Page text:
The study of eschatology is a long process that takes much more effort than most people realize. This is exactly the reason why many individuals simply don’t bother with addressing what the bible says about the last days. They feel intimidated by the many subjects that need to be addressed in the study of eschatology and how to bring them all together in a systematic way. Many people simply settle with whatever view their church teaches and accept that was the biblical teaching on eschatology. I have actually met folks who simply don’t know that any other view exists and they are content with their church’s view or the Left Behind book series.
Needless to say, the bible is saturated in eschatology and hence the study of this important subject is relevant in many other areas of our theology. The question is: where to begin? There are numerous books written by various individuals on the subject of prophecy and honestly who has enough time to filter through all these books?
When I was beginning to look at the subject of biblical eschatology, I got some advice from a brother on which books to purchase in order to get a better understanding of what the bible teaches regarding prophecy. The books were fantastic but they only gave me one specific eschatological view and I wanted to explore many. Throughout the years I have picked up several books on various different positions. I thought it might be useful to share some of these books with my readers especially for those who would like to get a better grasp of the different positions available. I understand that I have an entire section on this website on eschatology however this is representing mainly the Amillennial position. With that said, the recommendations I am making are of the more well-known eschatological positions and my readers should be aware that there are varying views outside of these.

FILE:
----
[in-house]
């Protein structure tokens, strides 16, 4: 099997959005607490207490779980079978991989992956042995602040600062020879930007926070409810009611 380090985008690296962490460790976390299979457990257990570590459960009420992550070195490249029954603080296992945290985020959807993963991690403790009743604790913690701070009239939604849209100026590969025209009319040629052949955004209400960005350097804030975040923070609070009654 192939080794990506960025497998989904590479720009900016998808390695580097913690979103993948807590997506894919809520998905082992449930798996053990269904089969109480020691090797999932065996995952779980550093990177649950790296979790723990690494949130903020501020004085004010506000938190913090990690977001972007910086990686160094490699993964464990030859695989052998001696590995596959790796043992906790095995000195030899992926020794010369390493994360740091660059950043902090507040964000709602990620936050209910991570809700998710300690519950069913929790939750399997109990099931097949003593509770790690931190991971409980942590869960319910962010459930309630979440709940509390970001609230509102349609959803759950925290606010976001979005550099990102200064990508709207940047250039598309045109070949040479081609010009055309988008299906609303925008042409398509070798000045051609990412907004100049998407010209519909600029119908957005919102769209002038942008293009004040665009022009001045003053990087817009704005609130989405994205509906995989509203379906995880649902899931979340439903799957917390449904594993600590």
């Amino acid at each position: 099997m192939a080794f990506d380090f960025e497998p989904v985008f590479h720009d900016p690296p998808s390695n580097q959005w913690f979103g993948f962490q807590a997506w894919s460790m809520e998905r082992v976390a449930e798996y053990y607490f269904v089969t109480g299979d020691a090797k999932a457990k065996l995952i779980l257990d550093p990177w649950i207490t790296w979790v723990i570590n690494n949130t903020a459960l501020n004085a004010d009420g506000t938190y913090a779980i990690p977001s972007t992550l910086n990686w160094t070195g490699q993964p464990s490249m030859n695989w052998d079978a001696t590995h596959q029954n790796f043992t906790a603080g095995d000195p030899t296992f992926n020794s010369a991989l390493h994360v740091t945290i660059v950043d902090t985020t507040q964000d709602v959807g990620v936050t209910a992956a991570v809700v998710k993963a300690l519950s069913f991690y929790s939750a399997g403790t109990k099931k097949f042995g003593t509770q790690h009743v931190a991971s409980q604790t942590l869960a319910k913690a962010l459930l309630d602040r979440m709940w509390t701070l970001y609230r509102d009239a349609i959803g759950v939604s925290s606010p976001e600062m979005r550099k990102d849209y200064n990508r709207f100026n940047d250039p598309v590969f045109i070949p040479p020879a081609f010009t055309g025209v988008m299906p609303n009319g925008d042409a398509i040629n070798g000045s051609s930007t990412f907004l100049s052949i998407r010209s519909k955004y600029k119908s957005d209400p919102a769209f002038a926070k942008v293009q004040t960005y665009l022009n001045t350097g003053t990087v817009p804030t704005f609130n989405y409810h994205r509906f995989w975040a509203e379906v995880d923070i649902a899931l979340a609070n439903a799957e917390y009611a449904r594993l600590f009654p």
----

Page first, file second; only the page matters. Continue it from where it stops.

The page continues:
I understand that not everyone wants to delve as deep into the subject as some others and also that not everyone has the time to do so. I thought it would be a good idea to divide the recommendations into three categories mainly an introductory category & intermediate reading. The book descriptions are taken from various website and not my own.